We investigated reciprocal prospective relationships between multiple behavioural impulsivity tasks (assessing delay discounting, risk-taking and disinhibition) and alcohol involvement (consumption, drunkenness and problems) among adolescents. We hypothesized that performance on the tasks would predict subsequent alcohol involvement, and that alcohol involvement would lead to increases in behavioural impulsivity over time.
Cross-lagged prospective design in which impulsivity and alcohol involvement were assessed five times over 2 years (once every 6 months, on average).
Classrooms in secondary schools in North West England.
Two hundred and eighty-seven adolescents (51.2% male) who were aged 12 or 13 years at study enrolment.
Participants reported their alcohol involvement and completed computerized tasks of disinhibition, delay discounting and risk-taking at each assessment. Cross-sectional and prospective relationships between the variables of interest were investigated using cross-lagged analyses.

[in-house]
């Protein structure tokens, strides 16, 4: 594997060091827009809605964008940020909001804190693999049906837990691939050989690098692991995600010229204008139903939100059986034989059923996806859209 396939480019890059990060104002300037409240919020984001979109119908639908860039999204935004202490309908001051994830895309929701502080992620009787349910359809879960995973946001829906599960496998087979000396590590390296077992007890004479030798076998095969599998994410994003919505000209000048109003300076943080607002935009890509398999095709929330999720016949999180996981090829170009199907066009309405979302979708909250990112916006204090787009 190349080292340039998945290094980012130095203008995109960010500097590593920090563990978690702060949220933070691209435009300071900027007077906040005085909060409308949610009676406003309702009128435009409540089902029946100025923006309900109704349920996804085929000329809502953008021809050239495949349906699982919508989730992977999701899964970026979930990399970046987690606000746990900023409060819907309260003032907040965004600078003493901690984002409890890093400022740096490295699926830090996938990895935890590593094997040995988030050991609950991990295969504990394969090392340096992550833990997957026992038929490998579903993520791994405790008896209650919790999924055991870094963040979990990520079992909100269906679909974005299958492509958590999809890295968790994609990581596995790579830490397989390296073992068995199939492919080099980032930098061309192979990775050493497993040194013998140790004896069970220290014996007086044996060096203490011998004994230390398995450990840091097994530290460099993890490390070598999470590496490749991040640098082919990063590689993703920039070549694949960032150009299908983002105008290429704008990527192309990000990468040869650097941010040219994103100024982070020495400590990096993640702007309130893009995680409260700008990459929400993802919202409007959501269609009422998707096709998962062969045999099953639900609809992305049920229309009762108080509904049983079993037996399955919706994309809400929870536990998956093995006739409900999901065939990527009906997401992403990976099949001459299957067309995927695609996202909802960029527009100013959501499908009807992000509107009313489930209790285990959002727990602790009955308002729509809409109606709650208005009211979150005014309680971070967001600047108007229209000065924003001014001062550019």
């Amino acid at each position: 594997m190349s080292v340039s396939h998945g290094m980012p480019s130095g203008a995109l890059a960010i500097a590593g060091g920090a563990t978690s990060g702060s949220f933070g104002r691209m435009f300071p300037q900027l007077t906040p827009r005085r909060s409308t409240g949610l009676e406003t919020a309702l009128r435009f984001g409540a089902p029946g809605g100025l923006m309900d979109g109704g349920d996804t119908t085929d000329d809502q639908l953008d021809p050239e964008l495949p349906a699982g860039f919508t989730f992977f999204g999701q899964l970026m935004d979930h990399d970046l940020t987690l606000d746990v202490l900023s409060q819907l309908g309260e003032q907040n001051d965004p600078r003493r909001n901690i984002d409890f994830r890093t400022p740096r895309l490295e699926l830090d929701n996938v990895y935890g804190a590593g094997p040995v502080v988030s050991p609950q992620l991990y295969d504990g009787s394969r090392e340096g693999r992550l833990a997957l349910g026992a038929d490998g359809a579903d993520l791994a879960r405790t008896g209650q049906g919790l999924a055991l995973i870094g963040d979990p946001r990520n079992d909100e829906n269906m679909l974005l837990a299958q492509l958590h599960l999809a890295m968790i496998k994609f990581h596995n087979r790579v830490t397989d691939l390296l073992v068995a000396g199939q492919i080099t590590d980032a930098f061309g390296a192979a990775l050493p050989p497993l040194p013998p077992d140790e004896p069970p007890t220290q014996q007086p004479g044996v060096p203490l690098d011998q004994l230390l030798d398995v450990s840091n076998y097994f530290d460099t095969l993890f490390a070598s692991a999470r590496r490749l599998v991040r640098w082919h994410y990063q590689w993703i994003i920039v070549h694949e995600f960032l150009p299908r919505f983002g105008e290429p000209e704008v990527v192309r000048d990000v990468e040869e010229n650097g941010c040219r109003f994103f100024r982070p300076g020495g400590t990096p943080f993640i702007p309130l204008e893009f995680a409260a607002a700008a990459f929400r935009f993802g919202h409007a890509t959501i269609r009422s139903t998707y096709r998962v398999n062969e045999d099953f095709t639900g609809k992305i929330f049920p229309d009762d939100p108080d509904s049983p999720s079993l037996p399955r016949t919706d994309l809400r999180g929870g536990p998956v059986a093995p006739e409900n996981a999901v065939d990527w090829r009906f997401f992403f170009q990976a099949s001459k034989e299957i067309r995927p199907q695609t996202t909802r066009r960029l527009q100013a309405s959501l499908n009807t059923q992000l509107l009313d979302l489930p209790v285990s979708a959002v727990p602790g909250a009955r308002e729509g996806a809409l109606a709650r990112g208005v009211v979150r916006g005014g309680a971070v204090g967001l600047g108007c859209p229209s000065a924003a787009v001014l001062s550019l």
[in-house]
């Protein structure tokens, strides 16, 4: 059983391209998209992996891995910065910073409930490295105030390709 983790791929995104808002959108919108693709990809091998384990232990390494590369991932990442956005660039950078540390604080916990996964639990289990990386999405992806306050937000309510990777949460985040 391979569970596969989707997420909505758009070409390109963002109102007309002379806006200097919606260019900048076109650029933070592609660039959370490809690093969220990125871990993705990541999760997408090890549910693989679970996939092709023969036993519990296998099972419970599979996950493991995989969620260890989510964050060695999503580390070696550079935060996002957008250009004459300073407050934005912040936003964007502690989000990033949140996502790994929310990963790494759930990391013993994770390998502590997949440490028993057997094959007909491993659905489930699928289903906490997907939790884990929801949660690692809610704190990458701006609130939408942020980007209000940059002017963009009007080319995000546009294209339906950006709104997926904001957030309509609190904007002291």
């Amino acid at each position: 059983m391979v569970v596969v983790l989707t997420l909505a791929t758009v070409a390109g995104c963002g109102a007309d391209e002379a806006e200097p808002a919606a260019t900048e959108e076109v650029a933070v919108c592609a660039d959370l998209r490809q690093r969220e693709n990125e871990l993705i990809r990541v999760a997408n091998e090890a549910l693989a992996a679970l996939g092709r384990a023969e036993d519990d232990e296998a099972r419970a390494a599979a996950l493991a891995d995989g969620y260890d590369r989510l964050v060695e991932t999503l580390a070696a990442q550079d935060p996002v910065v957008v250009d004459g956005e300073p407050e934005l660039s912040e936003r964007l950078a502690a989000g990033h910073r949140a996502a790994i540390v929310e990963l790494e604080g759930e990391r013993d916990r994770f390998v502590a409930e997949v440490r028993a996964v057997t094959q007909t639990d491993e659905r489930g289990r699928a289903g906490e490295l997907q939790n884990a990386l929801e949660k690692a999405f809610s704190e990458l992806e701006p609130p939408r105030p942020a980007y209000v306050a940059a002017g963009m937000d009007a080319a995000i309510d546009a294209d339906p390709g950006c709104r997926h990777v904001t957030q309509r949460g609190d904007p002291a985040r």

All behavioural impulsivity tasks predicted a composite index of alcohol involvement 6 months later (all Ps < 0.01), and these prospective relationships were reliable across the majority of time-points. Importantly, we did not observe the converse relationship across time: alcohol involvement did not predict performance on behavioural impulsivity tasks at any subsequent time point.
Several measures of impulsivity predict escalation in alcohol involvement in young adolescents, but alcohol use does not appear to alter impulsivity.